“Black students are diverse,” Wilkes said. “We do not all have the same professional goals nor do we all come from the same denominations. Yet and still, there are certain professional experiences that black Seminarians at our peer universities are having that our students need to have. [We work] to ensure that while our students are getting a top notch theological education, they are also being informed about how to be a well-equipped black theologian, scholar and minister.”
Former President of the Yale Black Seminarians Jason Land ’17 M. Div. currently leads the YDS Student Government, which acts as a liaison between the administration and the student body.
“I ran on a platform that focuses heavily upon community service and engagement opportunities, along with student health and wellness initiatives,” Land said. “We are here to provide space and to lend a voice – these are crucial to a positive YDS experience, as I am sure they are applicable to all of Yale University. I truly believe that YDSG helps to maintain a positive and constructive tenor on campus.”
YDSG vice-president Jordan Rebholz ’18 M.Div. pointed to the many ways that the student government engages the rest of Yale and New Haven, pointing to the All-School Conference they hosted last month on the New Haven Green. “Our All-School Conference is a week-long event, which this year included a Community Dinner, [and] a Fire-Circle Fellowship event around the new YDS fire pit, ‘Knitting for a Cause,’ where YDS students came together to knit winter items to be donated…and [handing] out lunches on the New Haven Green,” Rebholz said.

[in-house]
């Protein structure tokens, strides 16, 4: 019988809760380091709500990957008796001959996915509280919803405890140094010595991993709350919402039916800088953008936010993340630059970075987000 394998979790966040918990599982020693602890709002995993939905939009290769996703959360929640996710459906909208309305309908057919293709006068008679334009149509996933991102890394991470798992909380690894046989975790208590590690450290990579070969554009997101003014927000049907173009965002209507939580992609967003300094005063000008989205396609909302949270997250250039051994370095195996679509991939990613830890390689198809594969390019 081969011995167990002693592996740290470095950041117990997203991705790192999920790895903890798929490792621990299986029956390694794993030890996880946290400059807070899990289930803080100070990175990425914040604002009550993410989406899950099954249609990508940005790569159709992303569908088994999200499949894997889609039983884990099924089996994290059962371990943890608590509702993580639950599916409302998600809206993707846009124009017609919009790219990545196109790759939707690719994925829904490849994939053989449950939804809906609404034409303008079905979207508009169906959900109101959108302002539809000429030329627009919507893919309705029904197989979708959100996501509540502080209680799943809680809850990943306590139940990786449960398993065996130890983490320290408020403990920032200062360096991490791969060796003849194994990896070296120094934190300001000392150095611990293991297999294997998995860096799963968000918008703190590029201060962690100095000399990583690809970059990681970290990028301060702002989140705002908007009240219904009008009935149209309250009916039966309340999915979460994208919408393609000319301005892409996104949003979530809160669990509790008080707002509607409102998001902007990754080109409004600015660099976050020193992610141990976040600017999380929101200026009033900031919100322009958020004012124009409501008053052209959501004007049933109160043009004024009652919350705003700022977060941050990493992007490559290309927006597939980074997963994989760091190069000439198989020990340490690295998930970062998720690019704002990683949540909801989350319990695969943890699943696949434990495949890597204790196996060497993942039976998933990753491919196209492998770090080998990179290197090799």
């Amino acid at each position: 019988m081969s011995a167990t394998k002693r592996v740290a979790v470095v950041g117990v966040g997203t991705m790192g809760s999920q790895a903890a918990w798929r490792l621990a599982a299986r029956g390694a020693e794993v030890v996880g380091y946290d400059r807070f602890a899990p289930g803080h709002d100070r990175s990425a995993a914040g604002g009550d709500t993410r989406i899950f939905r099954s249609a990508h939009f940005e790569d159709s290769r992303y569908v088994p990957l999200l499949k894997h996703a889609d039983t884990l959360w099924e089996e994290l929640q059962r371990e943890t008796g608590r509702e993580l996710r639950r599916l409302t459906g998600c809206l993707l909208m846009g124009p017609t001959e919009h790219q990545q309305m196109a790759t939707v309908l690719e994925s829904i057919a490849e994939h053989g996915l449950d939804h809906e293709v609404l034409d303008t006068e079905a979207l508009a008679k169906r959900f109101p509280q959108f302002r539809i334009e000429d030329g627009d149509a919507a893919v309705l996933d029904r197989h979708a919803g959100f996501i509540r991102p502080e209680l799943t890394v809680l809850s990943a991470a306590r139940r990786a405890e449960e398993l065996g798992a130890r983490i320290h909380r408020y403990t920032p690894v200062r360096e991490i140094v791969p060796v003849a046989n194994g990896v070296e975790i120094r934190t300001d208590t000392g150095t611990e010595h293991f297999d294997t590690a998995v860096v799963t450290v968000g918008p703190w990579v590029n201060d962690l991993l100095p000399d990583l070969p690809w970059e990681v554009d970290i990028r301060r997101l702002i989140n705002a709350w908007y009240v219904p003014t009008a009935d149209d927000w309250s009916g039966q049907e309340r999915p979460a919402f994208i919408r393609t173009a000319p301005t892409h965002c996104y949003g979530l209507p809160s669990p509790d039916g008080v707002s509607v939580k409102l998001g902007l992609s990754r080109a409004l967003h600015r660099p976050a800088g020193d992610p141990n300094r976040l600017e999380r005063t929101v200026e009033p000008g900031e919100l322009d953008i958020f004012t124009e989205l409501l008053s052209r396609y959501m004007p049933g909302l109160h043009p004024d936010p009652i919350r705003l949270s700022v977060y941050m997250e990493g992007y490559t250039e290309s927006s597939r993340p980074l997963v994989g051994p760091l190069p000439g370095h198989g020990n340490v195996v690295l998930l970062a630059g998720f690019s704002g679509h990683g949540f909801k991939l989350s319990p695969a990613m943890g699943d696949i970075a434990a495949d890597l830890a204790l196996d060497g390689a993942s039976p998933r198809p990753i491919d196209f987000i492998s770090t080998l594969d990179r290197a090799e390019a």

While Land said he wishes the Divinity School interacted more with Yale undergraduates, he hopes that the activism of Divinity students across Yale’s campus still allows it to exert some positive influence on the broader community. And indeed, YDS students are active in spheres typically associated with undergraduate life. Four of the five graduate fellows at the Afro-American Cultural House are YDS students. Nicole Tensin ’16 M.Div, who was also involved with the Af-Am House, played a leading role in the fall 2015 protests. Wilkes even works with Dwight Hall.
YDS’s ever-broadening community engagement with people of all different stripes and backgrounds is just one hallmark of its increasing inclusivity. Krattenmaker has seen some Yale students outside of YDS express surprise at the progressive nature of the school’s recent activity. But the way Krattenmaker sees it, people familiar with Christianity would know that such tolerance has existed in the Christian movement for years.
“Many progressive Christians will tell you that there’s nothing more Christian than to be inclusive and to resist forms of exclusion and bigotry, whether it’s race or Islamophobia,” Krattenmaker said. “So I think it’s a great example of YDS living up to that religious commitment [and] that religious philosophy.”
Pennington might have agreed.